Title Artefact/Artwork Praxinscope 
Description A co-produced praxinoscope (early form of animation) which is illustrated with depictions of Utopia and Dystopia. A series of strips with different motifs on them are inserted into the praxinoscope and when it revolves they become animated. 
Type Of Art Artwork 
Year Produced 2016 
Impact The co-produced praxinoscope became a visual story telling device enabling participants and researches to use it to actively engage people in conversation about utopia and dystopia. The desire to/act of changing the strips and turning the praxinoscope positively encouraged conversation and dialogue between people - it was an act of 'doing' and 'participating'. This made the research and the difficult topic more accessible to the general public. 
URL https://cocreatingcare.wordpress.com/maker-centric-2016/film/
 
Title One Day When We Were Young 
Description One Day When we Were Young is a 15 minute film made as part of a partially auto-ethnographic arts as research project that develops methodology for listening and sharing through creative making (stitch) between artist Mah Rana and her mother who has early stage Alzheimer's. 
Type Of Art Film/Video/Animation 
Year Produced 2016 
Impact The film was screened at the Art as Research in Learning and Teaching International conference at Wolverhampton University as part of a presentation given by Professor Hackney and Mah Rana. It has also been accepted for screening at the prestigious Reel to Reel Craft Film Festival run by the Crafts Council May 2017 London, where it will be seen by an extensive audience of practitioners, general public, museums and galleries personnel, school children and students. https://vimeo.com/180566371;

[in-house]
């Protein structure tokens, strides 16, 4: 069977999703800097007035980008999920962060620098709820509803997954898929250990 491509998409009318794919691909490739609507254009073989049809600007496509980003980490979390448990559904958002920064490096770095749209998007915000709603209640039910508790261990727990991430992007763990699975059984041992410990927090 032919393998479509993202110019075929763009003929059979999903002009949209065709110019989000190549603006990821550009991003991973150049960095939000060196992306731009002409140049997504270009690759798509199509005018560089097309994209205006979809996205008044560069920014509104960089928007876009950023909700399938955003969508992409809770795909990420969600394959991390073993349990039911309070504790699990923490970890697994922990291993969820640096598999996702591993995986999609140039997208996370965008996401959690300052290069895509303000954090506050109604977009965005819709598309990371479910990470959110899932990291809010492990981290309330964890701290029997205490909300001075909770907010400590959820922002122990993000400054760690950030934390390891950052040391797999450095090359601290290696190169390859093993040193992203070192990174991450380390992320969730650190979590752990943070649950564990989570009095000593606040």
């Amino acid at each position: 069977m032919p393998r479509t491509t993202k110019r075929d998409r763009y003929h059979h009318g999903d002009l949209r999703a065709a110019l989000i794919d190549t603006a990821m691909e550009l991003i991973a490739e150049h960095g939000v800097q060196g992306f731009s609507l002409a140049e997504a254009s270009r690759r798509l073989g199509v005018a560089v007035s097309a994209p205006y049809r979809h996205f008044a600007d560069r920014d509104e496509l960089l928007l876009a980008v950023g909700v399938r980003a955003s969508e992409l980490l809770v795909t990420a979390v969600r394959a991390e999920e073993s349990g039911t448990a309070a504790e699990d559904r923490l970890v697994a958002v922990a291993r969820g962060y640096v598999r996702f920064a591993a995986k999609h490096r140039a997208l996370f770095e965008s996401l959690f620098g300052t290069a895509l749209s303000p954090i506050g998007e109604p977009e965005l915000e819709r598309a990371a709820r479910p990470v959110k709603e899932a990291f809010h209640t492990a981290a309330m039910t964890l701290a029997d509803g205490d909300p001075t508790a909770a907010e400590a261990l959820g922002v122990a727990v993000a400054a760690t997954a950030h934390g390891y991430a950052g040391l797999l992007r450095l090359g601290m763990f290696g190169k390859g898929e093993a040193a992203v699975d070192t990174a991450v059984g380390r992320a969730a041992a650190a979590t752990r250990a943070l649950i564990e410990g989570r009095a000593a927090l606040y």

URL http://www.craftscouncil.org.uk/what-we-do/real-to-reel-the-craft-film-festival/
 
Title cocreating care (P2) Hannah Maughan Sewing stories kit 
Description This series of embroidered objects were made by Falmouth University Senior Lecturer Textile Design Hannah Maughan in response to conversations and discussions during a series of community 'sewing club gatherings' that Hannah hosted as part of Making Things Together, phase 2 of cocreating CARE. Hannah sewed extract from the conversations into sewing artefacts: a pincushion, needle case, tape measure, buttons etc. in a form of 'embroidered ethnography'; putting the 'small stories' of making (the incidental everyday conversations, exchanges and observations that are so often lost) back into the material objects that enabled them. 
Type Of Art Artefact (including digital) 
Year Produced 2014